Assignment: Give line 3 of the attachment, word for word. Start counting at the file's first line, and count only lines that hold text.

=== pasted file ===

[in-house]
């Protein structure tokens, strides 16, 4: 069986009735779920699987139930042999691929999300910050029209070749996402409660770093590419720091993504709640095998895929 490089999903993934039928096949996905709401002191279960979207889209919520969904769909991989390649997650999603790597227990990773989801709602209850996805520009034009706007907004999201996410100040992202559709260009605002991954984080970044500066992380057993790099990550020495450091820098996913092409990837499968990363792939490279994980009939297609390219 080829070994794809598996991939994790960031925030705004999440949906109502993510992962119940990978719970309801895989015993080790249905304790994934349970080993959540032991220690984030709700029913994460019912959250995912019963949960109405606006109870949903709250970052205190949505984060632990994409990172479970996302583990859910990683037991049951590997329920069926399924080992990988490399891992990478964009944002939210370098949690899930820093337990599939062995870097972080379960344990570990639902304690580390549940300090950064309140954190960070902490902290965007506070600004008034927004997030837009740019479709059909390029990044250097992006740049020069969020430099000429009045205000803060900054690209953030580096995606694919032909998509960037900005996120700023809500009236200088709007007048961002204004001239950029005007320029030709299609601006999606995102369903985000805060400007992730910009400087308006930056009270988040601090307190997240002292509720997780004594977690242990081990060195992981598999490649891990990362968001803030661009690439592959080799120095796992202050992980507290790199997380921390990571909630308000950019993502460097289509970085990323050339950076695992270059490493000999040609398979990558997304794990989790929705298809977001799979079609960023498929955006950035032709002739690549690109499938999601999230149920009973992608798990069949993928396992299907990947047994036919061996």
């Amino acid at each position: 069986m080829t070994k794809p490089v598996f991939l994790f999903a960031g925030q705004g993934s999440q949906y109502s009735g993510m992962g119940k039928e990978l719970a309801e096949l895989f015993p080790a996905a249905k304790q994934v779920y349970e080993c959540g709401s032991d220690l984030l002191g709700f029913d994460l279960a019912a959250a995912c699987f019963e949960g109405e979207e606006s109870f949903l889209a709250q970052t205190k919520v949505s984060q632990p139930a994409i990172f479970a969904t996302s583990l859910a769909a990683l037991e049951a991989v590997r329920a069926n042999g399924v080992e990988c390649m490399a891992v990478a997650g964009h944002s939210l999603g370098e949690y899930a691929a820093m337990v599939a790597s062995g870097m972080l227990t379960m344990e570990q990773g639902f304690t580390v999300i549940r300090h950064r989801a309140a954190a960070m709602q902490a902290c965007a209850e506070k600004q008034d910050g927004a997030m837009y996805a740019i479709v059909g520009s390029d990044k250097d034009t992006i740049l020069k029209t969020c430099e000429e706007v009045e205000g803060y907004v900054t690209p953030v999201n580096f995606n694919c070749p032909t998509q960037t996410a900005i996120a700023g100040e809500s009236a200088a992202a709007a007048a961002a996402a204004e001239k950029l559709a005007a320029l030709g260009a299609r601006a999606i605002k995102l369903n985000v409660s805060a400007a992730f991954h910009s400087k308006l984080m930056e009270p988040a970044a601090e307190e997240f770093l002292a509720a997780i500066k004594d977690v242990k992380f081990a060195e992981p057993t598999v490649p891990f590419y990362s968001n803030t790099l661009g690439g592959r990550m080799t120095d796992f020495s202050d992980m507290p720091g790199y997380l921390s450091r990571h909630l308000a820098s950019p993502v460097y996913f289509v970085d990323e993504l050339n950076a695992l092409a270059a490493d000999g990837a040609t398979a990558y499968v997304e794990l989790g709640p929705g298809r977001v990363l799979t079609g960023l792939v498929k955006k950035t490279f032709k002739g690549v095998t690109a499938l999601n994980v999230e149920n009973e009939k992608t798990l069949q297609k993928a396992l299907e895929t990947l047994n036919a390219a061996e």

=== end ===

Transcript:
């Amino acid at each position: 069986m080829t070994k794809p490089v598996f991939l994790f999903a960031g925030q705004g993934s999440q949906y109502s009735g993510m992962g119940k039928e990978l719970a309801e096949l895989f015993p080790a996905a249905k304790q994934v779920y349970e080993c959540g709401s032991d220690l984030l002191g709700f029913d994460l279960a019912a959250a995912c699987f019963e949960g109405e979207e606006s109870f949903l889209a709250q970052t205190k919520v949505s984060q632990p139930a994409i990172f479970a969904t996302s583990l859910a769909a990683l037991e049951a991989v590997r329920a069926n042999g399924v080992e990988c390649m490399a891992v990478a997650g964009h944002s939210l999603g370098e949690y899930a691929a820093m337990v599939a790597s062995g870097m972080l227990t379960m344990e570990q990773g639902f304690t580390v999300i549940r300090h950064r989801a309140a954190a960070m709602q902490a902290c965007a209850e506070k600004q008034d910050g927004a997030m837009y996805a740019i479709v059909g520009s390029d990044k250097d034009t992006i740049l020069k029209t969020c430099e000429e706007v009045e205000g803060y907004v900054t690209p953030v999201n580096f995606n694919c070749p032909t998509q960037t996410a900005i996120a700023g100040e809500s009236a200088a992202a709007a007048a961002a996402a204004e001239k950029l559709a005007a320029l030709g260009a299609r601006a999606i605002k995102l369903n985000v409660s805060a400007a992730f991954h910009s400087k308006l984080m930056e009270p988040a970044a601090e307190e997240f770093l002292a509720a997780i500066k004594d977690v242990k992380f081990a060195e992981p057993t598999v490649p891990f590419y990362s968001n803030t790099l661009g690439g592959r990550m080799t120095d796992f020495s202050d992980m507290p720091g790199y997380l921390s450091r990571h909630l308000a820098s950019p993502v460097y996913f289509v970085d990323e993504l050339n950076a695992l092409a270059a490493d000999g990837a040609t398979a990558y499968v997304e794990l989790g709640p929705g298809r977001v990363l799979t079609g960023l792939v498929k955006k950035t490279f032709k002739g690549v095998t690109a499938l999601n994980v999230e149920n009973e009939k992608t798990l069949q297609k993928a396992l299907e895929t990947l047994n036919a390219a061996e």